4) The fall trajectory that would produce such an impact is well within the physical capabilities of a reasonably fit adult male and can be produced by picking up the child, supporting her under the buttocks and pushing forcefully at a point slightly above the waist in an outward and slightly upward direction.

Geragos goes on for the next 20 pages of the motion to attempt to refute Hayes’s expertise, the acceptance of his scientific methods (re: the requirements of Kelly-Frye), and to cite cases that refer to falls from stairs and other experiments that have no direct bearing on Hayes’s findings.

After slogging through the usual claptrap (summarily rejected by the judge), I discovered what may be the key elements of Geragos’s defense:

  • Since Hayes didn’t conduct any of his “throwing experiments” at the actual site of the “accident,” they are invalid as evidence. Geragos must think the laws of physics and gravity somehow differ at Inspiration Point. I hope this argument will be debunked with onsite testing data at trial.

  • Dr. Hayes did not mention in his report or at the grand jury proceedings any experiments to determine the trajectory of a fall where the child runs (rather than walks) and trips off the cliff.

    I will dub this preposterous hypothesis “The Incredible Running Leap” defense. At best, this would show Brown to be a brainless menace to society; at worst it will be laughed out of court.

  • Case law is also clear that an indictment based solely on hearsay or otherwise incompetent evidence is unauthorized and must be set aside on motion under section 995...scientific evidence [must] be relevant and reliable to be admissible.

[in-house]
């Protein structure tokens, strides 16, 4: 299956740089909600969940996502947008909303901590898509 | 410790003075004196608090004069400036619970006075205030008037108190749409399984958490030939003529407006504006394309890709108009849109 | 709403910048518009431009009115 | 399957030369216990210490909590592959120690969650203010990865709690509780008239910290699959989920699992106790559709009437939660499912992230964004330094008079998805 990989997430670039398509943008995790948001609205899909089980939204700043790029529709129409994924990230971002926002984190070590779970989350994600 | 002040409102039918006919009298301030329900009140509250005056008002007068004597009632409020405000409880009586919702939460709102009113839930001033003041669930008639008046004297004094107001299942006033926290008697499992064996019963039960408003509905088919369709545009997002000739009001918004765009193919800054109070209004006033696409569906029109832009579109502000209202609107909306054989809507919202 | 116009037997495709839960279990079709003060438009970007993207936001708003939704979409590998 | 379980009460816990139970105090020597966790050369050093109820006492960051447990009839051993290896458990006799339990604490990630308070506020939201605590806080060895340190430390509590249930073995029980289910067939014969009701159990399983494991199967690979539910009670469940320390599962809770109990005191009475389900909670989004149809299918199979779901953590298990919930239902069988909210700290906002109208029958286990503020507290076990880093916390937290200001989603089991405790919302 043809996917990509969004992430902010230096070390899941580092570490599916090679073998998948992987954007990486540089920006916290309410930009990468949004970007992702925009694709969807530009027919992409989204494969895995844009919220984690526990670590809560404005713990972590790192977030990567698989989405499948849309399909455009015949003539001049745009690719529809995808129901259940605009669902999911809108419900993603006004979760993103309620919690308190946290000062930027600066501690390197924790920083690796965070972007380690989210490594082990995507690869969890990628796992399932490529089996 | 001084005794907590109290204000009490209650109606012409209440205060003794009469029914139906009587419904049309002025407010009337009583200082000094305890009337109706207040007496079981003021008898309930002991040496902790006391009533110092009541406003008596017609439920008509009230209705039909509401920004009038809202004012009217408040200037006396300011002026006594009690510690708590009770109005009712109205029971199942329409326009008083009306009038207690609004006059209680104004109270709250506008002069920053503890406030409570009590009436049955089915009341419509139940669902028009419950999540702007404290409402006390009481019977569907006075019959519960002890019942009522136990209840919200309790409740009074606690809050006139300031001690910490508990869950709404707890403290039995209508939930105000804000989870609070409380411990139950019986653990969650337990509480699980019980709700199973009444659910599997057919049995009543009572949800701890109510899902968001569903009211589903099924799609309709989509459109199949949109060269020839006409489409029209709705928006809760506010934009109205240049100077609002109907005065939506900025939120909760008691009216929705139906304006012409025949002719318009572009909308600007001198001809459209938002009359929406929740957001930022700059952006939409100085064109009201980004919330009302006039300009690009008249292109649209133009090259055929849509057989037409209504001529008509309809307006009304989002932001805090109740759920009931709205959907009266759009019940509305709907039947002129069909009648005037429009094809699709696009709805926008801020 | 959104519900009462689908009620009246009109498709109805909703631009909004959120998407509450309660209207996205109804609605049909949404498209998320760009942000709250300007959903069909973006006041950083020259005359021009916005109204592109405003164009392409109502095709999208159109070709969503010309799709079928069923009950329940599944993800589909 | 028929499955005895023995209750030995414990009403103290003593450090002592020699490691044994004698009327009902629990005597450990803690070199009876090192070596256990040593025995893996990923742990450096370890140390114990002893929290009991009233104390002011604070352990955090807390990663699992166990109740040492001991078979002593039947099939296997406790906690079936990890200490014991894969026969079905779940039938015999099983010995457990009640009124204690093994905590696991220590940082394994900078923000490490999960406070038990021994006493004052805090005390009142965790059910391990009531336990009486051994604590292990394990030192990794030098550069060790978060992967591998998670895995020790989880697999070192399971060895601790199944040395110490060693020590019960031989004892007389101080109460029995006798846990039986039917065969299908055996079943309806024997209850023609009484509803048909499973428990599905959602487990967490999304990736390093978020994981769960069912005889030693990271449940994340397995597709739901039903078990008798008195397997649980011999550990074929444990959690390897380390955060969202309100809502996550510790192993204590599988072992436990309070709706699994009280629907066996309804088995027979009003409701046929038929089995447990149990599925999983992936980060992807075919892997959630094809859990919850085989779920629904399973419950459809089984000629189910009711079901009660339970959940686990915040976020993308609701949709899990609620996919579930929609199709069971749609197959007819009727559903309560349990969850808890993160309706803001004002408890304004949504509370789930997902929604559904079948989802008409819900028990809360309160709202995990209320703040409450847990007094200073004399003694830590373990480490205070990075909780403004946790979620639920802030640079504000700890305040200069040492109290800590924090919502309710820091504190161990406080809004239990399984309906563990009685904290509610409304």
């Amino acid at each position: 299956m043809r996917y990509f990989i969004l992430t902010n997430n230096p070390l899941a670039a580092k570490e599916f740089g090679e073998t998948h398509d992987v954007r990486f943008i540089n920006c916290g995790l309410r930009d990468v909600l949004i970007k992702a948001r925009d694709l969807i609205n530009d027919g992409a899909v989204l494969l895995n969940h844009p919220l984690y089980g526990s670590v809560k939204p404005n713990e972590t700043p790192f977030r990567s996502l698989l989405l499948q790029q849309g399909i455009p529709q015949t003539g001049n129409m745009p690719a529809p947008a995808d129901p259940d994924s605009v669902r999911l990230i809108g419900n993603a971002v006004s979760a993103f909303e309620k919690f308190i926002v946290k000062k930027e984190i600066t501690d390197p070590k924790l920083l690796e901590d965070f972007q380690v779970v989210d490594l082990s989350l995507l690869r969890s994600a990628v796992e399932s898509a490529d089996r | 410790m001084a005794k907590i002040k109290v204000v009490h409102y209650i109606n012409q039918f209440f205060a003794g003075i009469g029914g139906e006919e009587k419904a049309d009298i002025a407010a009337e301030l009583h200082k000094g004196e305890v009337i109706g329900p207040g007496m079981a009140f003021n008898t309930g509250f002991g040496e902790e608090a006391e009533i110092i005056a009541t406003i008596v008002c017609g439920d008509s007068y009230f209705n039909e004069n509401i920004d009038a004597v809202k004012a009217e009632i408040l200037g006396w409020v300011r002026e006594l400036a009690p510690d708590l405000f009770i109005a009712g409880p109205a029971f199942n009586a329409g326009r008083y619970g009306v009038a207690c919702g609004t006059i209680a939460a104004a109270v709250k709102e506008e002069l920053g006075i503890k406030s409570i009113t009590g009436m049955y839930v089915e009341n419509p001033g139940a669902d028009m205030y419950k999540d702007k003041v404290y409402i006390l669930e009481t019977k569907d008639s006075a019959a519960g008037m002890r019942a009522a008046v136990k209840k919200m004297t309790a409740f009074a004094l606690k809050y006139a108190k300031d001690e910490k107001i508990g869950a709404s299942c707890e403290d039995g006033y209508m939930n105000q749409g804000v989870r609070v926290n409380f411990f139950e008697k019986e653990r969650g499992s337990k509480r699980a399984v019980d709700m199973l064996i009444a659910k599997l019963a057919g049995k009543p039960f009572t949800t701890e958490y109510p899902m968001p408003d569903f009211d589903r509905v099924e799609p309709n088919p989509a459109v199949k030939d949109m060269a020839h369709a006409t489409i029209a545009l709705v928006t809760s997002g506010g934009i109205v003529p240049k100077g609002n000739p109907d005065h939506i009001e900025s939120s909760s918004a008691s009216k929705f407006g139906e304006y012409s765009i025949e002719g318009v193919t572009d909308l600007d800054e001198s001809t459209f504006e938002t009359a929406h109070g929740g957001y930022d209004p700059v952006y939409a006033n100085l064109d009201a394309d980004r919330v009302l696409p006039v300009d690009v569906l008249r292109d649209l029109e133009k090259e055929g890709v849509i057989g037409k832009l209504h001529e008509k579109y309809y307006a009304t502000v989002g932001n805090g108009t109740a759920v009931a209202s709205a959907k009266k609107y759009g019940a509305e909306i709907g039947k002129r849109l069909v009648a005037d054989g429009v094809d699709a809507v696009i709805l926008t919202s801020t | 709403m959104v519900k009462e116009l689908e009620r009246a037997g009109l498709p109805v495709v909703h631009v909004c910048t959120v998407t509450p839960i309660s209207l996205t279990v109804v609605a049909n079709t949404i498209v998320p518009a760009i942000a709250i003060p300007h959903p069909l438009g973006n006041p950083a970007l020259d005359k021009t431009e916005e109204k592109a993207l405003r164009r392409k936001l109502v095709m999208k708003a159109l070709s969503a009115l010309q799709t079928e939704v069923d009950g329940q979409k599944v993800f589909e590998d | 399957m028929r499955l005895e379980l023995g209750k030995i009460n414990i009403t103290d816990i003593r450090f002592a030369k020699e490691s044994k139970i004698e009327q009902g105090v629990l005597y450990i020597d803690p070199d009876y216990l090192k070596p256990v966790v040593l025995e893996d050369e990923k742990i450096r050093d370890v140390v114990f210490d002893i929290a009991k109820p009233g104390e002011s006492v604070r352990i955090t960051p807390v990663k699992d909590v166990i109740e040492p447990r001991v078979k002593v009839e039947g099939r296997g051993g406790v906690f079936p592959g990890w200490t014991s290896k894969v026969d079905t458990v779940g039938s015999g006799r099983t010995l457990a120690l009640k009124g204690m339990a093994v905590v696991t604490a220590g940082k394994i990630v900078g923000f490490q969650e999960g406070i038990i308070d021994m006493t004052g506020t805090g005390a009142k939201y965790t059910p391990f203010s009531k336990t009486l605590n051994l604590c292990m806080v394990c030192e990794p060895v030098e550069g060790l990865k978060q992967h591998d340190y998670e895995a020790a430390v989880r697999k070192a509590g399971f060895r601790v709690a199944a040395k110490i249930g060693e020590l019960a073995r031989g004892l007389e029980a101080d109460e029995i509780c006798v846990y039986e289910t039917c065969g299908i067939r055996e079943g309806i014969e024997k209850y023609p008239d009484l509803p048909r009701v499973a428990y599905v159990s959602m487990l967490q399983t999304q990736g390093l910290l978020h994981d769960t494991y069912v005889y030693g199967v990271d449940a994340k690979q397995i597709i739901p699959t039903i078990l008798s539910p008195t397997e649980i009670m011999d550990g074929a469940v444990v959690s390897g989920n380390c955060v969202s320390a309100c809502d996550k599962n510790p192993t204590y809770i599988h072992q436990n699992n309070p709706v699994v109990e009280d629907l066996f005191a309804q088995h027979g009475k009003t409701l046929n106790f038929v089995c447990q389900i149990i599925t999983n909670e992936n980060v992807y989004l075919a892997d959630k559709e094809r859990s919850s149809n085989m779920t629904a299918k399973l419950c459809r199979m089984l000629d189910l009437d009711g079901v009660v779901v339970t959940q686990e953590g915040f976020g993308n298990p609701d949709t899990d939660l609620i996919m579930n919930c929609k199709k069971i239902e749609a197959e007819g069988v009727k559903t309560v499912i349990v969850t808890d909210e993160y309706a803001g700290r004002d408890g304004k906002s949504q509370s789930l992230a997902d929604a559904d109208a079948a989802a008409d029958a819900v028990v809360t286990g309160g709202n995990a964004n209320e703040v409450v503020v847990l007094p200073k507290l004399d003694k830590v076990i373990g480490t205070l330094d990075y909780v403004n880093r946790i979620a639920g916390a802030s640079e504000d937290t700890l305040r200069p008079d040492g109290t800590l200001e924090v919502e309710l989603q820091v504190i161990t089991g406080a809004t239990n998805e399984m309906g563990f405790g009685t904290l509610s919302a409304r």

This argument is reminiscient of Geragos’s ludicrous claims in Peterson that GPS was a “fairly new technology” and that the dog tracking evidence was “voodoo.”

  • Already with an eye on appellate issues, Geragos argues that conducting an experiment using anthropomorphic dummies to simulate the fall of a child down a flight of stairs did not satisfy the Kelly-Frye test because the methodology is not generally accepted in the scientific community; therefore, Hayes’s prejudicial findings would be inadmissible in the Brown trial.

I found the Dellinger appellate case Geragos cited, which contained this important opinion:

We have not undertaken the monumental and inappropriate task of evaluating the legitimacy of the entire field of biomechanics. Rather we have restricted our review to the cavalier throwing of an anthropomorphic dummy down a flight of stairs and confirming the results with a finite element analysis. The field of biomechanics was not on trial here; only the reliability of the two procedures employing biomechanical principles used by Dr. Ward.

Regarding the scientific acceptance of anthropomorphic dummies, here are some common applications:

Anthropomorphic 'crash test dummies' are commonly used by vehicle manufacturers and research organizations to determine the exact effects that crashes have on vehicle occupants.

The U.S. Military has used Anthropomorphic Test Dummies since the 1950's. These dummies were utilized during high altitude balloon tests, ejection seat tests, all sorts of crash tests and of course parachute tests.

Geragos tries to further discredit Hayes for lacking expertise in the biomechanics of children’s falls (truly desperate); that Hayes failed to factor in the possible “incredible running leap” theory; and continued reiteration of the complaint that Hayes didn’t hike up to Inspiration Point and throw his 40-pound bag off the actual cliff.

From these anemic points, I can only conclude that Geragos is either a master of self-sabotage, or a genius avenger disguised as a high-profile defense attorney.